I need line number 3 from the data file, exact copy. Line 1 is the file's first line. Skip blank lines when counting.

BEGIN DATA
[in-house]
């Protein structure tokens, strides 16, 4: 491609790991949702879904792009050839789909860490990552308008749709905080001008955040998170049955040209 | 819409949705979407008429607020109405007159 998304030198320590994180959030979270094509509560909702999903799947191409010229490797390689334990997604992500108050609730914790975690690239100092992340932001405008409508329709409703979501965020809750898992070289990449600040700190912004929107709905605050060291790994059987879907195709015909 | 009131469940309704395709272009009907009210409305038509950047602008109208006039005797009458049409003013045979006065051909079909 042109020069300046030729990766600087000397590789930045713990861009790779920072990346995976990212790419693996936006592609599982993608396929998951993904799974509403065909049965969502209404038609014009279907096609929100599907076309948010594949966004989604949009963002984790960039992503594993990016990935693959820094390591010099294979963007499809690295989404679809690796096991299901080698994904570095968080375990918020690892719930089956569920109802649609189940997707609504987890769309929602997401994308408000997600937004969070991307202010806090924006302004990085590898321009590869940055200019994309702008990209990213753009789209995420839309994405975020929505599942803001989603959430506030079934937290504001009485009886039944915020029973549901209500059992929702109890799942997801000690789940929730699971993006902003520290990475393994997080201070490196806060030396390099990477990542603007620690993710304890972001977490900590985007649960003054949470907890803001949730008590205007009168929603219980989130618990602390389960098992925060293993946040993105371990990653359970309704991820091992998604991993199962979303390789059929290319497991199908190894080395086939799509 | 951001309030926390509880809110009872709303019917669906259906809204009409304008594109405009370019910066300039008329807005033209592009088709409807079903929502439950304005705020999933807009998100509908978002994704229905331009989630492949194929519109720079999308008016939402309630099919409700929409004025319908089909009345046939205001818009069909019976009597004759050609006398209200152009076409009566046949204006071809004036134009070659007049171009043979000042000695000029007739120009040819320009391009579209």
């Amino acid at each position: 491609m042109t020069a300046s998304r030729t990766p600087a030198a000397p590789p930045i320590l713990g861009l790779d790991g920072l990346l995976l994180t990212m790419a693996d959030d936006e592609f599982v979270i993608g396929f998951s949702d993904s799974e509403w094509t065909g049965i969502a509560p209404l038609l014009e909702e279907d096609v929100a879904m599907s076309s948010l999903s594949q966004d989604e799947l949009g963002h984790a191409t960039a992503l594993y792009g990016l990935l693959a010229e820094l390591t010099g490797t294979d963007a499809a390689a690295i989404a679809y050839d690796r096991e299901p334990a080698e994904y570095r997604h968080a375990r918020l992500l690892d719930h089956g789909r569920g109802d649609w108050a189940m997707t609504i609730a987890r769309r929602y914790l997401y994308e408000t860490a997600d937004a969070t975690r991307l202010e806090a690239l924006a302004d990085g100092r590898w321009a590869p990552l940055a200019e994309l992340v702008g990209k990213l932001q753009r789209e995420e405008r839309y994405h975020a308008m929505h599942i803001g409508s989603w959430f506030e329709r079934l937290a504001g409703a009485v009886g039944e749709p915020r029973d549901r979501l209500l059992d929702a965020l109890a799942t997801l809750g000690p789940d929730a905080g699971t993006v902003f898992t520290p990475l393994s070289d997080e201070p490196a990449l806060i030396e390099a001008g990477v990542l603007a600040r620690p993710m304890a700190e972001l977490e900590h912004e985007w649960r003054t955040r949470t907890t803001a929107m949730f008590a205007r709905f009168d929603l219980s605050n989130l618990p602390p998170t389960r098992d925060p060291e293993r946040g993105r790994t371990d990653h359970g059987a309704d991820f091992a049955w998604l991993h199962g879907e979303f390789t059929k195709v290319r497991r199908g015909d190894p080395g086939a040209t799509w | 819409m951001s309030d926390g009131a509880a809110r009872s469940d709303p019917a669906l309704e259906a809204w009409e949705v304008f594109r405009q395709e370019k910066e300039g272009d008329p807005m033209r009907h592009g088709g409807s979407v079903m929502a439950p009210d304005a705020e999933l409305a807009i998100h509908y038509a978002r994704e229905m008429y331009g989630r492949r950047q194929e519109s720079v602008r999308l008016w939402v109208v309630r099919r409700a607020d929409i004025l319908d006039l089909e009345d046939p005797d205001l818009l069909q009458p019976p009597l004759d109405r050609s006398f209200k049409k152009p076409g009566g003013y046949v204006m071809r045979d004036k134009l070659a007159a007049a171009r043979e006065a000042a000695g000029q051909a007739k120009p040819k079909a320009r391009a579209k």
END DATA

């Amino acid at each position: 491609m042109t020069a300046s998304r030729t990766p600087a030198a000397p590789p930045i320590l713990g861009l790779d790991g920072l990346l995976l994180t990212m790419a693996d959030d936006e592609f599982v979270i993608g396929f998951s949702d993904s799974e509403w094509t065909g049965i969502a509560p209404l038609l014009e909702e279907d096609v929100a879904m599907s076309s948010l999903s594949q966004d989604e799947l949009g963002h984790a191409t960039a992503l594993y792009g990016l990935l693959a010229e820094l390591t010099g490797t294979d963007a499809a390689a690295i989404a679809y050839d690796r096991e299901p334990a080698e994904y570095r997604h968080a375990r918020l992500l690892d719930h089956g789909r569920g109802d649609w108050a189940m997707t609504i609730a987890r769309r929602y914790l997401y994308e408000t860490a997600d937004a969070t975690r991307l202010e806090a690239l924006a302004d990085g100092r590898w321009a590869p990552l940055a200019e994309l992340v702008g990209k990213l932001q753009r789209e995420e405008r839309y994405h975020a308008m929505h599942i803001g409508s989603w959430f506030e329709r079934l937290a504001g409703a009485v009886g039944e749709p915020r029973d549901r979501l209500l059992d929702a965020l109890a799942t997801l809750g000690p789940d929730a905080g699971t993006v902003f898992t520290p990475l393994s070289d997080e201070p490196a990449l806060i030396e390099a001008g990477v990542l603007a600040r620690p993710m304890a700190e972001l977490e900590h912004e985007w649960r003054t955040r949470t907890t803001a929107m949730f008590a205007r709905f009168d929603l219980s605050n989130l618990p602390p998170t389960r098992d925060p060291e293993r946040g993105r790994t371990d990653h359970g059987a309704d991820f091992a049955w998604l991993h199962g879907e979303f390789t059929k195709v290319r497991r199908g015909d190894p080395g086939a040209t799509w | 819409m951001s309030d926390g009131a509880a809110r009872s469940d709303p019917a669906l309704e259906a809204w009409e949705v304008f594109r405009q395709e370019k910066e300039g272009d008329p807005m033209r009907h592009g088709g409807s979407v079903m929502a439950p009210d304005a705020e999933l409305a807009i998100h509908y038509a978002r994704e229905m008429y331009g989630r492949r950047q194929e519109s720079v602008r999308l008016w939402v109208v309630r099919r409700a607020d929409i004025l319908d006039l089909e009345d046939p005797d205001l818009l069909q009458p019976p009597l004759d109405r050609s006398f209200k049409k152009p076409g009566g003013y046949v204006m071809r045979d004036k134009l070659a007159a007049a171009r043979e006065a000042a000695g000029q051909a007739k120009p040819k079909a320009r391009a579209k």